Sustainable lifestyles: A new frontier for business?
<p>Companies shift greener despite low consumer demand.</p>
Over the past several years, many companies have been experimenting with ways to encourage more sustainable lifestyles, whether by proposing healthier foods, making packaging more recyclable or financing rental bikes in major cities. Are we just spinning our wheels, or can sustainable lifestyles really deliver on the promise to help the world’s 7 billion people enjoy prosperous lives within the planet’s boundaries?
What is the opportunity for your company? BSR and Futerra launched the Sustainable Lifestyles Frontier Group with nine member companies -- Carlsberg Breweries, Cathay Pacific, Disney, eBay, Hilton Worldwide, Johnson & Johnson, L’Oréal, Mars and Mondelez -- to answer this question.
Judging by the results of our group’s initial survey (released this month), these companies aren’t the only ones that believe business has the power to inspire, persuade and even gently coerce consumers into sustainable and ethical behaviors. Of the representatives from 54 global companies surveyed, across a range of sectors from consumer goods and retail to financial services and entertainment, 40 percent said their company is encouraging consumers to adopt more sustainable lifestyles, and an additional 40 percent believe their company will do so in the next three to five years.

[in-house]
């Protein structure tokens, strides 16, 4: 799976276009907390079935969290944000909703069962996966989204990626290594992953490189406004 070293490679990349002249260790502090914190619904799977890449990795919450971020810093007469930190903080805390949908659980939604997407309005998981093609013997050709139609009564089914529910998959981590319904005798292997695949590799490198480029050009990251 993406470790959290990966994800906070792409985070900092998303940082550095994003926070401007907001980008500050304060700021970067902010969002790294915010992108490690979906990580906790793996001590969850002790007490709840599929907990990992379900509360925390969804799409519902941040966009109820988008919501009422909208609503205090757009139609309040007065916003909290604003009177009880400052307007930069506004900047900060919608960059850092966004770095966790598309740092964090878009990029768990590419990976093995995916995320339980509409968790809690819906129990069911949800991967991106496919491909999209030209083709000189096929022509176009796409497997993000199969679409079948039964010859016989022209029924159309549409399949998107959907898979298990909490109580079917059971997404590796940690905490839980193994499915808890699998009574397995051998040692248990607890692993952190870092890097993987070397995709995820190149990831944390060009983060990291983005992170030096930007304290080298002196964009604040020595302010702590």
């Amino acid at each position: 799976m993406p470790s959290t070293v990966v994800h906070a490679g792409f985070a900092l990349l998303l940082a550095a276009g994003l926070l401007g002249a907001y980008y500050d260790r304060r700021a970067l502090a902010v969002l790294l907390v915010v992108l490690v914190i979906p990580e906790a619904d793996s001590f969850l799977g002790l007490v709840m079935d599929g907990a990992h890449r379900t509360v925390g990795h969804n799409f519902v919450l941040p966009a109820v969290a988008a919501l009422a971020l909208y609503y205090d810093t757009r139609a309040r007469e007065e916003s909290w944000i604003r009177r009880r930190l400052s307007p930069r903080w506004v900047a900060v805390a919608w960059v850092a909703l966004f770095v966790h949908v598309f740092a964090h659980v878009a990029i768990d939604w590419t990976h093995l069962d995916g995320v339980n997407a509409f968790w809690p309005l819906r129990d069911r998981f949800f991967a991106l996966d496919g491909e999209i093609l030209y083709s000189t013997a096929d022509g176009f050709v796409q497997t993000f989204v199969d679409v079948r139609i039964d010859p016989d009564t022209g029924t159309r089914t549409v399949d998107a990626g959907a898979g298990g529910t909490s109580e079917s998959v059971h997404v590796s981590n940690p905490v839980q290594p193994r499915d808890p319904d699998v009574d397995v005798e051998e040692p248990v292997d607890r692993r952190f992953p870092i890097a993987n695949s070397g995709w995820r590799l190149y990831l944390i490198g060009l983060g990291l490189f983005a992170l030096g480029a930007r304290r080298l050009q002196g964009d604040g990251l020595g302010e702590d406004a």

Interestingly, respondents do not believe this trend is driven by consumer demand. Company executives feel most consumers today are only moderately interested; respondents estimate that only 2 percent of consumers are “very interested” in sustainable lifestyles. However, those polled do believe that within five years, 98 percent of consumers will be moderately to very interested in sustainable lifestyles. This belief by company representatives polled is supported by recent consumer activism and studies that show an emerging generation of socially and environmentally conscious purchasers.
According to the respondents whose companies are active in sustainable lifestyles, their companies are pursuing this work due to regulation, risk and reputation -- the typical drivers of sustainable business activity. However, company representatives also expect these drivers to change as increasing market share, sales and innovation begin to spur growth by 2018.
To shift from reactive business drivers for mildly engaged consumers to proactive value creators for engaged citizens, companies have a lot of ground to cover. Through a series of workshops, case studies and research, the Sustainable Lifestyles Frontier Group is working to understand the business value provided by consumer behavior change efforts (recycling, making healthier food choices, saving water) and how to create replicable models for all businesses to learn from.